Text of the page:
The Old Castle in Żywiec, made of stone and roughast, dates back to the
mid-14th century. On the north-eastern side it is adjoinet by
a quadrilateral tower topped with pseudo Gothic crenelles. But it is not
only the age of the castle that makes it deserve its place in the
world cultural heritage. It is also its most interesting history, closely
linked with the history of Europe. The founders of the castle are not not
known, and the first documented owners of the town and the castle were
the Komorowskis of the "Korczak" crest, who, through their foregin
contacts and travels, made the castle fit in with the European Renaissance
art trends. They initiated the transformation of the Gothic structure into
a Renaissance one and their work was the beautiful arcaded courtyard,
with we can still admire today in its original lay-out.
The interiors, once sumptuous, have not kept their original decorations,
and only a few of the second-floor chambers still display their
polichromies from the beginning of the 18th century and remains
of Renaissance paintings. The least Changed is the courtyard surrounded
on the four sides by three-storeyed arcaded galleries. The arcades have
columns of Tuscan order on the ground floor and Ionic ones on the first floor,
and 19th-century cast-iron posts on the second floor. The castle also boasts
several portals in various styles, from the Gothic to the Baroque; one
of them bears the date 1571 and a Latin inscription.
The New Castle is a classicistic palace built by the Habsburgs on the site of the Wielopolskis' former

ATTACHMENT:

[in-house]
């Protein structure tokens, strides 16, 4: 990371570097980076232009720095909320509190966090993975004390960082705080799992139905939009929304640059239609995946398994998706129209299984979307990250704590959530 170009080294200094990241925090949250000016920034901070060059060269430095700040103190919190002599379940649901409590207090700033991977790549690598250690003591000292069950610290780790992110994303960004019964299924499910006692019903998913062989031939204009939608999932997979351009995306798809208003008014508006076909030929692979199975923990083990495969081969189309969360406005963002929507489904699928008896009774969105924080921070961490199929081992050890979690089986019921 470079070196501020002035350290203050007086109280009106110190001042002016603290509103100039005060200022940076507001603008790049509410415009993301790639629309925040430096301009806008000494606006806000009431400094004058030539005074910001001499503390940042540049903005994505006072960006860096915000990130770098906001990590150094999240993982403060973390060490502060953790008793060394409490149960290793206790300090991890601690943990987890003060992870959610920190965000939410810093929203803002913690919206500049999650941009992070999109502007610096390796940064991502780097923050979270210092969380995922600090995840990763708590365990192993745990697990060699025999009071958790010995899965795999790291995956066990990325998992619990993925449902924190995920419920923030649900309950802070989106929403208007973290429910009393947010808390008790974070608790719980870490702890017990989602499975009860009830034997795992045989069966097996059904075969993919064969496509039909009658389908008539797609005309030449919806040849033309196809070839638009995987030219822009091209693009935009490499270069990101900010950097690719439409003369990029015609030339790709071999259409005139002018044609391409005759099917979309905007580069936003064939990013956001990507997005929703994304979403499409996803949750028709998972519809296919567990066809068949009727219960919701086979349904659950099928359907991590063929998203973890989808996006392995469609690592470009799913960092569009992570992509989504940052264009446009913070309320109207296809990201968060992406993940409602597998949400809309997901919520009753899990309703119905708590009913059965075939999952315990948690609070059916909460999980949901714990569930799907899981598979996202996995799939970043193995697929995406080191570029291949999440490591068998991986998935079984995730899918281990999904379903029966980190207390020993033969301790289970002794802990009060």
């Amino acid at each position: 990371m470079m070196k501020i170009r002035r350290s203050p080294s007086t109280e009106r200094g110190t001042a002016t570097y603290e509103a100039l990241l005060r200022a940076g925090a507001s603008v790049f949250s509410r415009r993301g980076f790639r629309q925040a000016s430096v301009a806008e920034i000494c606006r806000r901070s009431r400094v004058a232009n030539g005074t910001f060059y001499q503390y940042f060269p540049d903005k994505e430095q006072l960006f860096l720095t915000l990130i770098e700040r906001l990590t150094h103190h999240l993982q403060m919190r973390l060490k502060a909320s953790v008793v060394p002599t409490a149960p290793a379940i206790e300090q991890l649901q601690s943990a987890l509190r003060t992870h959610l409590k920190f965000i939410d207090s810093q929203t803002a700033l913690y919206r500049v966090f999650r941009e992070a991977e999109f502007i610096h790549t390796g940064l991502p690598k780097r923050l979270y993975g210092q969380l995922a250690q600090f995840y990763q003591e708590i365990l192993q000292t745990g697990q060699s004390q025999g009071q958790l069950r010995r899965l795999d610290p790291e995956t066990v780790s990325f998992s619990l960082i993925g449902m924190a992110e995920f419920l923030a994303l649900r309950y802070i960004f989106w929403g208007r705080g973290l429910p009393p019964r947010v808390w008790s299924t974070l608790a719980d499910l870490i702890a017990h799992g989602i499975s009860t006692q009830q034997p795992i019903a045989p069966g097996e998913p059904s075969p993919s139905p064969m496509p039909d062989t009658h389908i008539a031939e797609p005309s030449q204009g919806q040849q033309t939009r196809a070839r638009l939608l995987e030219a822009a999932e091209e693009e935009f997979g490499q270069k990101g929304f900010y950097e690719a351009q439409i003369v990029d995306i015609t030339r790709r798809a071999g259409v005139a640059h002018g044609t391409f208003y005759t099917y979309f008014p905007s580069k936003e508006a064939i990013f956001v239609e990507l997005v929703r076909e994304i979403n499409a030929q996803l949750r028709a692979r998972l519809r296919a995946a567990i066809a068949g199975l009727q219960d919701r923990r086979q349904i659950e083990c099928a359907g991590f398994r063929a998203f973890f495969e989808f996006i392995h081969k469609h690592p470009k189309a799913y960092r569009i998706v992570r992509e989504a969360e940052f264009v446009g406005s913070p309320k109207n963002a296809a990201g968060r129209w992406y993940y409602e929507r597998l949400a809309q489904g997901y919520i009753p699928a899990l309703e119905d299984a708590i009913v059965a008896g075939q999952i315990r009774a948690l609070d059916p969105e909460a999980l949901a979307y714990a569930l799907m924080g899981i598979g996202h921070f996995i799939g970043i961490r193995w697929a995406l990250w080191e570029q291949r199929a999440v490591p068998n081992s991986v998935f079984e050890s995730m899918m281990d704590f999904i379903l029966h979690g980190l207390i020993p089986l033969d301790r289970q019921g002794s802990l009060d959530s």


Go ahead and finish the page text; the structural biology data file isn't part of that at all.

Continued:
outbuildings (of which one building has survived and houses TMZŻ today).
The palace was built in stages and the last to be constructed was the part with a bowling-alley on the
ground floor and a ballroom on the first floor; the latter, due to its acoustic quality, creates a splendid
interior for chamber music concerts. Among the designers of the palace were two famous architecs, M±czyński
The Żywiec Castle is surrounded by a historic 26-ha park, which dates from the 17th century. It was originally founded
in the Italian style and clearly composed of two parts: one with garden plots and the other with regulary planted
trees. In the second half of the 18th century a canal was built here, as well as a summer-house in a Chinese style
(with the crest of the Wielopolski family, "Starykoń", over the roof). In the first half of the 19th century the geometrical
lay-out of the park was changed into an English landscape design (which put the China House on an island).
The last changes came in the 1930s, designed by an Englishwoman Brenda Collins and Implemented by Kit Beckh (also coming from England).
The Cathedral of the Virgin Mary's Birth.
The church was built in the first half of the 15th century. In the years 1515-1542 it was largely extended due
to the raising of the walls and lengthening of the presbytery. At the end of the 16th century it was extended again
by the lengthening of the nave and the erection of a tower designed by Jan Ricci, an architect brought here
from Orawa. After a fire of 1711, which caused serious damages, the church was renovated in the Baroque style by the
Wielopolskis, the propietors of the Żywiec Region at the time.
The Church of the holy Cross.
It was erected at the end of the 14h century in the Gothic style.
In 1679 its old nave was replaced by a new, bigger one. In 1690
the presbytery was also extended by a round apse. In the 18th century
the church was rebuilt in the Baroque style, and in 1910 a tower was
As part of the earliest interior decoration many valuable examples
of Gothic art have been preserved, including Christ's Deposition, St. Ann
with Teo Others and Madonna on the Throne (or, with Wild Strawberries),
which (the latter) was only recently discovered under layers of other
paintings. These precious works can now all be seen in the Żywiec City